Branham Anamon, our new Global Diversity and Inclusion Manager, shares his story and vision of uniting inclusion efforts across Electrolux to become a global leader in diversity.
Where did your passion for diversity and inclusion come from?
I was born in a very small village in the central region of Ghana. I lived mostly with my dad and stepmom, and we had humble homes, but moved around a lot. As a child I always felt like an outlier – someone who didn’t fit in. In most of the communities where I grew up, education was a luxury and young peoples’ dreams were easily shattered. I always knew there was something wrong, but I thought there was nothing I could do.
I remember this boy I studied with in school who was brilliant. He should have gone on to do amazing things, maybe become a doctor and save lives, but his family didn’t have money to pay for his high school education. And that one thing changed his life forever.
I think that was the moment where I began to really question – Why do some people get opportunities and others don’t?
Did you go on to study?
Yes, fortunately, I continued my studies of political science and psychology at the University of Ghana. On the first day of college I met AIESEC, the international youth-led leadership organization. They gave me a platform to speak up for myself and others. I also learned to manage multi-cultural teams, travel, oversee large-scale community development projects and along the way, I continued to discover the power opportunities can have on a life.
I spent seven years with AIESEC and during that time I also learned to confront my own stereotypes. For example, I went to Kenya in Africa, but it’s worlds apart from Ghana. Did you know most Kenyans don’t eat spicy food? I love spicy food and thought everyone who comes from Africa must love spicy food! This just goes to show that bias is always there and we need to be vigilant.
Where did you go after AIESEC?
I furthered my education at the University of Manchester, UK where I earned a Master of Science degree in International Development. Later, I joined the Global Diversity and Inclusion team at DPDHL, where I took all my academic and field experience and brought it to the corporate environment. I learned how to drive ideas and actions through an organization with many different divisions, employees and stakeholders without losing the impact in the process.
After DPDHL, I moved to the British Council where I worked with equality, diversity and inclusion and inclusive education. It was an amazing opportunity where I got to support girls’ education, which is dear to my heart. We know that education is a key part of the solution for many of the problems facing society, yet girls in particular have, in many cases, received the message for so long that they are not welcome. Our work was dedicated to changing that message and trying to find long-term solutions to ensure more girls have access to STEM education.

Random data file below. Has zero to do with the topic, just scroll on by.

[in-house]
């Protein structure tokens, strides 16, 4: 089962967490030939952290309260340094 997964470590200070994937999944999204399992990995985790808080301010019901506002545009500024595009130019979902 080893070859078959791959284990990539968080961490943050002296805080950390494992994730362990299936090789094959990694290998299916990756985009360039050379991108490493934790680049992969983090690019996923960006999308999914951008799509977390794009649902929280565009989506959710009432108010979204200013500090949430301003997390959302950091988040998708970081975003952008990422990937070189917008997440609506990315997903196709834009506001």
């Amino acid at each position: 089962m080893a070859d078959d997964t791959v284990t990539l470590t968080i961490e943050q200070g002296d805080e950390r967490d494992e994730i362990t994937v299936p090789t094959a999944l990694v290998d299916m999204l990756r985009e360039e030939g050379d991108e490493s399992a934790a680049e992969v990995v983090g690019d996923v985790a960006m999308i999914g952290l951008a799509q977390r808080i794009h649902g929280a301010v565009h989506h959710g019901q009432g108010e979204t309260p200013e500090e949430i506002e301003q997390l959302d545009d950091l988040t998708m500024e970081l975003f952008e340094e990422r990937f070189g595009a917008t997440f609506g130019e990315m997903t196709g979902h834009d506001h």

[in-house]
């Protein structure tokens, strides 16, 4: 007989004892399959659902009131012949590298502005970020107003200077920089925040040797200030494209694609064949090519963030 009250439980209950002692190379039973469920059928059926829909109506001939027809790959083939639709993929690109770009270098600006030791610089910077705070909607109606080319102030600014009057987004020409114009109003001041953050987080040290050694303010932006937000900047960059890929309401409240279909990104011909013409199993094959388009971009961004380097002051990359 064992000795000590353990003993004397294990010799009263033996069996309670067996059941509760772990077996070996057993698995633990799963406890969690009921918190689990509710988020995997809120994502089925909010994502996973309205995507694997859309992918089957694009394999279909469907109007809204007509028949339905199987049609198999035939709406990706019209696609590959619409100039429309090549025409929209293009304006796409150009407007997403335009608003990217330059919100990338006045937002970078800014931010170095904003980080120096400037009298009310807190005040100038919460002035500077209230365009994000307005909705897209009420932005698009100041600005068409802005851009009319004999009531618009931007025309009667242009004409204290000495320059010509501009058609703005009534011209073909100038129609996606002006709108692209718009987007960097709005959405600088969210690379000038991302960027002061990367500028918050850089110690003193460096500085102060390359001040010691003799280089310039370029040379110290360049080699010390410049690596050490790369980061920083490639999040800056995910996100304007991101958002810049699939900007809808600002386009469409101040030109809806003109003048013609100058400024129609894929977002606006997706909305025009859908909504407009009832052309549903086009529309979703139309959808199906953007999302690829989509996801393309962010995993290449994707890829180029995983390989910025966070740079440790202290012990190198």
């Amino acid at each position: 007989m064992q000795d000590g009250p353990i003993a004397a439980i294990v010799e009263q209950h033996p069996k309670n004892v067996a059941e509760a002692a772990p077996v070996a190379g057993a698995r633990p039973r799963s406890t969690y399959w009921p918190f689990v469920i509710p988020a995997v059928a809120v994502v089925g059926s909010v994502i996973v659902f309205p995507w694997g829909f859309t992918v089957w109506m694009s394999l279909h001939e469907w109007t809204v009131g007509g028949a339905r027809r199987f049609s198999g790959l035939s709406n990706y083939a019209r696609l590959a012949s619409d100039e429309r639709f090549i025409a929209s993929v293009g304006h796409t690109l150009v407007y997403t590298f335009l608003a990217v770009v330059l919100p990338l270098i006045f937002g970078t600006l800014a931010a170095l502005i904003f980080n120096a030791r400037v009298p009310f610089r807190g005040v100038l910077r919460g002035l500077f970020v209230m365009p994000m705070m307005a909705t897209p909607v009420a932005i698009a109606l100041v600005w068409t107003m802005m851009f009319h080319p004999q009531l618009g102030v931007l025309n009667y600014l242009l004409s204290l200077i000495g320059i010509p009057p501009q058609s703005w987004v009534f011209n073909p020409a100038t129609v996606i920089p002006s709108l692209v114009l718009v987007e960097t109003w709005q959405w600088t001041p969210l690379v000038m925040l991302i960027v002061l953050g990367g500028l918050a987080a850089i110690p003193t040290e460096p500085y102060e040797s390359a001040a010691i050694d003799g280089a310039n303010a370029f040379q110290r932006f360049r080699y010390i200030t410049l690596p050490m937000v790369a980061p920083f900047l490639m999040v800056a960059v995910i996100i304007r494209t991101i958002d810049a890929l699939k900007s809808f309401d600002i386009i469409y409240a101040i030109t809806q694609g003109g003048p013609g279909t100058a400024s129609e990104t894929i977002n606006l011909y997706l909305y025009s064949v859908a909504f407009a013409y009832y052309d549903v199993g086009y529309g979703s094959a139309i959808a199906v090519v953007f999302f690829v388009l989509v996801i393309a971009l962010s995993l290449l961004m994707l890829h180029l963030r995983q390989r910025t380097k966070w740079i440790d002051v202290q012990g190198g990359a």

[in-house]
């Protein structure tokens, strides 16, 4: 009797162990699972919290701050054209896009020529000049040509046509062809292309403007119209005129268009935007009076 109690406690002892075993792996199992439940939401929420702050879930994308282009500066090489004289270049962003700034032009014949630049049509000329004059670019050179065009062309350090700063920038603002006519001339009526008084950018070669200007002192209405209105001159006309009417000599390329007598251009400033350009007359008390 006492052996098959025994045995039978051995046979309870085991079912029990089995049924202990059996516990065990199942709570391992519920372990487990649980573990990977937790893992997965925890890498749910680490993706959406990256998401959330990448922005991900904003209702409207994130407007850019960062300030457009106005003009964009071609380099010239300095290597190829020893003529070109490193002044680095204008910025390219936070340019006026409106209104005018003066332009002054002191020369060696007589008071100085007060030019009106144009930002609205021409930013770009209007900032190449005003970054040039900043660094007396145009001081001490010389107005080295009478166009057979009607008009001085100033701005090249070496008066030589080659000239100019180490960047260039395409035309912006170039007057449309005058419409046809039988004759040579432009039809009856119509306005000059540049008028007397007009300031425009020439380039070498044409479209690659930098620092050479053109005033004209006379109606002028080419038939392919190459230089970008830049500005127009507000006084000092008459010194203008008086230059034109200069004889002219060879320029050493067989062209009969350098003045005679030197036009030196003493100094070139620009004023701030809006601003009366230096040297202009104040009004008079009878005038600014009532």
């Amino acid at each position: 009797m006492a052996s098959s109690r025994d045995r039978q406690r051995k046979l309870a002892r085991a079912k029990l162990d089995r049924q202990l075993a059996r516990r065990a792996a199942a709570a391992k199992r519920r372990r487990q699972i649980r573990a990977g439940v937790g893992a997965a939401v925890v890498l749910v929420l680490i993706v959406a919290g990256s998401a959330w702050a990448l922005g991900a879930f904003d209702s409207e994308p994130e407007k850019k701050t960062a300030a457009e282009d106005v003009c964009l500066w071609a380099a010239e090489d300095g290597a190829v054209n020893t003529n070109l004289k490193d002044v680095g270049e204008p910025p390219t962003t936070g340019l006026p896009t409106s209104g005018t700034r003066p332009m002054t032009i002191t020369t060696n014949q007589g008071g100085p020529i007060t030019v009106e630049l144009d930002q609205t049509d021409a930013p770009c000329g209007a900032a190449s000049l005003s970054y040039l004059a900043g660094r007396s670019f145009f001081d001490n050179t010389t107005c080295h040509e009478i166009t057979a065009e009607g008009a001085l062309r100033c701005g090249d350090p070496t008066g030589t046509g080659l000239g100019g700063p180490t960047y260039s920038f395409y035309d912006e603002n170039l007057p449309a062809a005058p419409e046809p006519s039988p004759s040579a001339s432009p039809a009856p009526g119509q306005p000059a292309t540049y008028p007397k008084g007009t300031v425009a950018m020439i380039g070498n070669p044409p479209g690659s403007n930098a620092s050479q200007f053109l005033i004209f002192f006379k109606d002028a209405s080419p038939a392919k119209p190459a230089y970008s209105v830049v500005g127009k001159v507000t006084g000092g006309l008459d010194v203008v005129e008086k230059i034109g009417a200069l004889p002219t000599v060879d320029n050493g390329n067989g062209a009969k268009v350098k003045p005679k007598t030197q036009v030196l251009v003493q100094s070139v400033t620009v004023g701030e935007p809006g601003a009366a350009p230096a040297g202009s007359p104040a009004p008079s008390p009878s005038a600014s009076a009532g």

When we all have the opportunity to grow, we all thrive. My friend from school is still back in the village because he didn’t have the same opportunities. That is why I’m here today. To be part of the change.
Why did you choose Electrolux as your next step?
It’s an exciting time for the company. The early diversity and inclusion work, like most companies, was focused on compliance. After that comes awareness and I see a lot of energy and potential at Electrolux. This is an opportunity to share my experience, enhance my professional development and learn more about Electrolux and the people working here. It ticks all the boxes for me.
What’s next for our diversity and inclusion work at Electrolux?
The diversity and inclusion work at Electrolux is critical for us as a company. The way we create change is by clearly articulating our main drivers and objectives. It’s the key behind innovation and it helps us drive our business results in three key areas: diversity, inclusive culture and equal treatment.
The next step is taking our objectives and the work we’re doing and embedding them into all our behaviors, processes, policies and operations, so it becomes part of our DNA.
The good news is we’ve already started. There are task forces, individuals, groups and leaders all across the company working hard to position us as a global leader in diversity. The next few months and years are going to be exciting as we continue that work.
Why is diversity and inclusion so important at Electrolux?
Simply put, if we want to create an environment that drives innovation, we need to be a leader in diversity. We cannot have diversity without inclusion and equity. To compete in today’s world, or even to meet any unexpected challenge, we have to be agile and we need to move fast. We cannot do this if we all think the same way. We need people from different backgrounds and then we need a culture that supports and encourages diverse thought.
How can everyone reading this contribute to diversity and inclusion where they work?
First, you need to live up to the standards of diversity and inclusion yourself. Admit your own biases and learn from them. Use inclusive language. Have conversations with a leader or colleague who can help guide you. This is what you can do on an individual level.
Second, stand up for what’s right and be an ally. Stand up for others. We all have a group responsibility.
Third, if you’re in a position to create change, do so. Leaders have an extra responsibility to create safe spaces where people can speak up. We all deserve to feel valued and appreciated for who we are.